Column: Marvel fans should see ‘WandaVision’

Destiny Blanchard

Last Friday the first two episodes of Marvel’s “WandaVision” were released on Disney Plus. For the many fans of the Marvel Cinematic Universe like myself, it’s nice to see some MCU content after the long break we’ve had from our favorite characters.

As big of a fan as I am, I truly didn’t expect much from the show and had no intent to watch it right away due to my favoritism toward other characters. In the days following the release, I had heard so much talk about how different it was from other Marvel content that I felt compelled to watch.

To the fans who are expecting an abundance of butt-kicking and crime-fighting in true comic book fashion, I would tell you to look elsewhere because you won’t get it from this show (at the moment).

Our main characters, Wanda Maximoff and Vision, are not in the impending danger of an evil overlord or alien race but instead tackling suburban life. The show is “set” in the era of the 1950s, where Wanda and Vision are trying to fit into the town of Westview without their powers being discovered. The overall vibe is similar to that of “I Love Lucy” and other classic ‘50s shows. In the first episode, we see Wanda attempting to live up to the expectations of a doting housewife, while Vision tackles the issues of the average working man.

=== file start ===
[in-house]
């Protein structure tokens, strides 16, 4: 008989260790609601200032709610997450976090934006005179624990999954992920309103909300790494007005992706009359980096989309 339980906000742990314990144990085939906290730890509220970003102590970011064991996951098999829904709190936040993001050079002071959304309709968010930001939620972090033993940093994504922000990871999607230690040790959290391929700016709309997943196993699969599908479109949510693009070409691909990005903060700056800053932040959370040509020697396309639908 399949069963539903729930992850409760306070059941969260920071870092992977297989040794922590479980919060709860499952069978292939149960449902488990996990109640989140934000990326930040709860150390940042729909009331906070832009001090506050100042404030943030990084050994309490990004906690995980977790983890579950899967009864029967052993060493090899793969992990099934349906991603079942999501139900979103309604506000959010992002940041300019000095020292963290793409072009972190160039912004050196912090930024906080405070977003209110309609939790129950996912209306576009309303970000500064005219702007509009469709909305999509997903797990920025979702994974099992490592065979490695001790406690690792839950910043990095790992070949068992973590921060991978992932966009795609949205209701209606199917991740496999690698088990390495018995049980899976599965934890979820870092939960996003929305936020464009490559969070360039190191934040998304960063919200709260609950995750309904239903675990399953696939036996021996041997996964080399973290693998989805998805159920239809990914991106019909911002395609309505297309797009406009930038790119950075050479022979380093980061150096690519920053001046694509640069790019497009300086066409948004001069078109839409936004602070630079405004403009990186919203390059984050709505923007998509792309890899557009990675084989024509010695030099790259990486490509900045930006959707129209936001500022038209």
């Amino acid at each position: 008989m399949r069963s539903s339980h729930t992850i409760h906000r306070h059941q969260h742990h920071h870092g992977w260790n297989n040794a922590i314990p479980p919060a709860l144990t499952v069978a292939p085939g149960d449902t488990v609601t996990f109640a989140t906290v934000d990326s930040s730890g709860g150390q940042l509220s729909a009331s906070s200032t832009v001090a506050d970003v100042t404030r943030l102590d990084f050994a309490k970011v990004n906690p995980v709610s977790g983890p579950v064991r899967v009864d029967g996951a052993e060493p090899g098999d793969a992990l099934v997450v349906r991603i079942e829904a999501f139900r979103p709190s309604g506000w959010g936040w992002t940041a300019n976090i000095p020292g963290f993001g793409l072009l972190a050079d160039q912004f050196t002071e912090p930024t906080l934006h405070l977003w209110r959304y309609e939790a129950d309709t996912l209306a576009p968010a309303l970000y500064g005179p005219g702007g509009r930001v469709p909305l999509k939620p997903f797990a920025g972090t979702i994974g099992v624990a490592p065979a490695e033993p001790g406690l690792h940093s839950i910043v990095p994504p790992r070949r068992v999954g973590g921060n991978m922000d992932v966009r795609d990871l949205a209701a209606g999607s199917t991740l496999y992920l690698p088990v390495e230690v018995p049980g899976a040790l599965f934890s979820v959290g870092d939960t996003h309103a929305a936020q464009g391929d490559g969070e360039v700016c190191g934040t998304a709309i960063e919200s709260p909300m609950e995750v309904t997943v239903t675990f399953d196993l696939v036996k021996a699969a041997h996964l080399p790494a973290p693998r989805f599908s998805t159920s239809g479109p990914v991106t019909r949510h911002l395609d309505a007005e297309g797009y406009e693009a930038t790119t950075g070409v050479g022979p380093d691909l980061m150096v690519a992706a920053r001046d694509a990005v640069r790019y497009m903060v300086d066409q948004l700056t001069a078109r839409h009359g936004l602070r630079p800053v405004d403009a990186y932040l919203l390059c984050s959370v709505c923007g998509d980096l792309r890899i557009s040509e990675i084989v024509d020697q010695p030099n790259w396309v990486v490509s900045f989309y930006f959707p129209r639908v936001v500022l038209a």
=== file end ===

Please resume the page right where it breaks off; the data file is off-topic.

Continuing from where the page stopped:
Behind the fun and slightly wacky shenanigans, there is an aura that something is wrong. Both the audience and the main characters are confused as to what is going on and why. Despite the feeling that something is amiss we only get bits and pieces of information that point to the bigger issue at hand.

I would expect that “WandaVision’s” plotline bleeds into some greater part of the MCU and connects directly to future movies and shows. The first two episodes have set the bar high for the rest of the season and other shows. My expectations are high for the next several marvel releases including the other MCU-related shows like “Loki” and “The Falcon” and “Winter Soldier.”

For fans on the fence about “WandaVision” and the future of the MCU, I would encourage them to not dismiss the show right away. “WandaVision” is perfectly intriguing and with the track record Marvel has, it could be the start to some of the greatest pieces of entertainment we have.

 

Destiny Blanchard is a junior management major. She can be reached at 581-2812 or [email protected]